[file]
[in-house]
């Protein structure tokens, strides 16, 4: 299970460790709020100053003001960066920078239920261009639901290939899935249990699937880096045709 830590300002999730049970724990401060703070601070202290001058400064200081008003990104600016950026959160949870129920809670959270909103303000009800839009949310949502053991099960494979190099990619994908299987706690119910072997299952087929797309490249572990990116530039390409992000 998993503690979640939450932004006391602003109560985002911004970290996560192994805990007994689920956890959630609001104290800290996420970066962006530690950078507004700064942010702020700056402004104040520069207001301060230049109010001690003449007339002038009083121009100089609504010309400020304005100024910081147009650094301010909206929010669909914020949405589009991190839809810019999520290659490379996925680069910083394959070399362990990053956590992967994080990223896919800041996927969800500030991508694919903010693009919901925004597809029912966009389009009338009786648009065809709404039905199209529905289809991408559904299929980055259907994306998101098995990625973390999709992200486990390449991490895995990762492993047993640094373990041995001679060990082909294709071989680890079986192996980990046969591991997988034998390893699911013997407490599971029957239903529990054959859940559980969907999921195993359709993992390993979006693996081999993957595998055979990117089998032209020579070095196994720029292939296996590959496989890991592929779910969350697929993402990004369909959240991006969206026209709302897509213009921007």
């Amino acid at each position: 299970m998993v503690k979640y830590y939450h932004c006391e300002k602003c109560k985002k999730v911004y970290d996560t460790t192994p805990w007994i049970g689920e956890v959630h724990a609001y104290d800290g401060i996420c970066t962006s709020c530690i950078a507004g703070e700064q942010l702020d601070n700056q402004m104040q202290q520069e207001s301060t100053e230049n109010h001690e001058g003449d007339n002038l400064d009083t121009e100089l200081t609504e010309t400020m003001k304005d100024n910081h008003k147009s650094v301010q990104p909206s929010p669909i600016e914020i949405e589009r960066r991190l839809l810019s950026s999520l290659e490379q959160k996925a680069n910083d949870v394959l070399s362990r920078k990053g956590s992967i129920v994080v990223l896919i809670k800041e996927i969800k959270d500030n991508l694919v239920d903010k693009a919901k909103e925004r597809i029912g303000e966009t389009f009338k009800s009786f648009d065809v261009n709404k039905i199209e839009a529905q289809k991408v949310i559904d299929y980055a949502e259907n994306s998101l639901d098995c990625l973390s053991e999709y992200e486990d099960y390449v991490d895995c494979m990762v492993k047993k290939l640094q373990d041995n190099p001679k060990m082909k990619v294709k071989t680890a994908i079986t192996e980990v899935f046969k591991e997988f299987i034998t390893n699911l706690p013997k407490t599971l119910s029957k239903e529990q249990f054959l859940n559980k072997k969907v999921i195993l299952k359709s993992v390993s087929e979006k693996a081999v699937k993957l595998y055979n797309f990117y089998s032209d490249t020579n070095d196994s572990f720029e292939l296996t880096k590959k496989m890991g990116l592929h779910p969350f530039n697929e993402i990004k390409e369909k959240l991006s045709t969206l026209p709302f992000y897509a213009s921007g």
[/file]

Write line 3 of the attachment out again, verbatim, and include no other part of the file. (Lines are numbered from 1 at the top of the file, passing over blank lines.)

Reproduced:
């Amino acid at each position: 299970m998993v503690k979640y830590y939450h932004c006391e300002k602003c109560k985002k999730v911004y970290d996560t460790t192994p805990w007994i049970g689920e956890v959630h724990a609001y104290d800290g401060i996420c970066t962006s709020c530690i950078a507004g703070e700064q942010l702020d601070n700056q402004m104040q202290q520069e207001s301060t100053e230049n109010h001690e001058g003449d007339n002038l400064d009083t121009e100089l200081t609504e010309t400020m003001k304005d100024n910081h008003k147009s650094v301010q990104p909206s929010p669909i600016e914020i949405e589009r960066r991190l839809l810019s950026s999520l290659e490379q959160k996925a680069n910083d949870v394959l070399s362990r920078k990053g956590s992967i129920v994080v990223l896919i809670k800041e996927i969800k959270d500030n991508l694919v239920d903010k693009a919901k909103e925004r597809i029912g303000e966009t389009f009338k009800s009786f648009d065809v261009n709404k039905i199209e839009a529905q289809k991408v949310i559904d299929y980055a949502e259907n994306s998101l639901d098995c990625l973390s053991e999709y992200e486990d099960y390449v991490d895995c494979m990762v492993k047993k290939l640094q373990d041995n190099p001679k060990m082909k990619v294709k071989t680890a994908i079986t192996e980990v899935f046969k591991e997988f299987i034998t390893n699911l706690p013997k407490t599971l119910s029957k239903e529990q249990f054959l859940n559980k072997k969907v999921i195993l299952k359709s993992v390993s087929e979006k693996a081999v699937k993957l595998y055979n797309f990117y089998s032209d490249t020579n070095d196994s572990f720029e292939l296996t880096k590959k496989m890991g990116l592929h779910p969350f530039n697929e993402i990004k390409e369909k959240l991006s045709t969206l026209p709302f992000y897509a213009s921007g």